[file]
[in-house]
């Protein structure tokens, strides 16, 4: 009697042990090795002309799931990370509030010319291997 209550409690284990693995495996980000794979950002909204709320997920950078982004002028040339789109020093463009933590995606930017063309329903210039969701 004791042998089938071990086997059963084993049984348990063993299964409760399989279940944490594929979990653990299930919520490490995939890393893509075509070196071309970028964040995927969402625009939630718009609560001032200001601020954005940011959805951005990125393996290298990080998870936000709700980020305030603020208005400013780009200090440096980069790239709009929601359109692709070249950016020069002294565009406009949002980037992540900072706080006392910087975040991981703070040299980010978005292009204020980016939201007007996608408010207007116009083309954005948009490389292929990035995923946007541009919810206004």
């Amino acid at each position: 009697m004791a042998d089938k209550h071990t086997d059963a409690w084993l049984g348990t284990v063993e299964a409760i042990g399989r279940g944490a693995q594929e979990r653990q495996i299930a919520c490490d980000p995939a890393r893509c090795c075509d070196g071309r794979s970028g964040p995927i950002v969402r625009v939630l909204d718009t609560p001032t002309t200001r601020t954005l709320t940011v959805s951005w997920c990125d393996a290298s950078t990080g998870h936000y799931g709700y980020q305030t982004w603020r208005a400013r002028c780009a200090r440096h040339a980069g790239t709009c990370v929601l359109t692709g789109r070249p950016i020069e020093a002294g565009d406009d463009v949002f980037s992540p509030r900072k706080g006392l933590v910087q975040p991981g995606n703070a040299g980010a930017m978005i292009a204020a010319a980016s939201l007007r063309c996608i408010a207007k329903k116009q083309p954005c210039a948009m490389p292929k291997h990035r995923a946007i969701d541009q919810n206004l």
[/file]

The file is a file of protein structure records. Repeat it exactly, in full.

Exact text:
[in-house]
């Protein structure tokens, strides 16, 4: 009697042990090795002309799931990370509030010319291997 209550409690284990693995495996980000794979950002909204709320997920950078982004002028040339789109020093463009933590995606930017063309329903210039969701 004791042998089938071990086997059963084993049984348990063993299964409760399989279940944490594929979990653990299930919520490490995939890393893509075509070196071309970028964040995927969402625009939630718009609560001032200001601020954005940011959805951005990125393996290298990080998870936000709700980020305030603020208005400013780009200090440096980069790239709009929601359109692709070249950016020069002294565009406009949002980037992540900072706080006392910087975040991981703070040299980010978005292009204020980016939201007007996608408010207007116009083309954005948009490389292929990035995923946007541009919810206004």
């Amino acid at each position: 009697m004791a042998d089938k209550h071990t086997d059963a409690w084993l049984g348990t284990v063993e299964a409760i042990g399989r279940g944490a693995q594929e979990r653990q495996i299930a919520c490490d980000p995939a890393r893509c090795c075509d070196g071309r794979s970028g964040p995927i950002v969402r625009v939630l909204d718009t609560p001032t002309t200001r601020t954005l709320t940011v959805s951005w997920c990125d393996a290298s950078t990080g998870h936000y799931g709700y980020q305030t982004w603020r208005a400013r002028c780009a200090r440096h040339a980069g790239t709009c990370v929601l359109t692709g789109r070249p950016i020069e020093a002294g565009d406009d463009v949002f980037s992540p509030r900072k706080g006392l933590v910087q975040p991981g995606n703070a040299g980010a930017m978005i292009a204020a010319a980016s939201l007007r063309c996608i408010a207007k329903k116009q083309p954005c210039a948009m490389p292929k291997h990035r995923a946007i969701d541009q919810n206004l």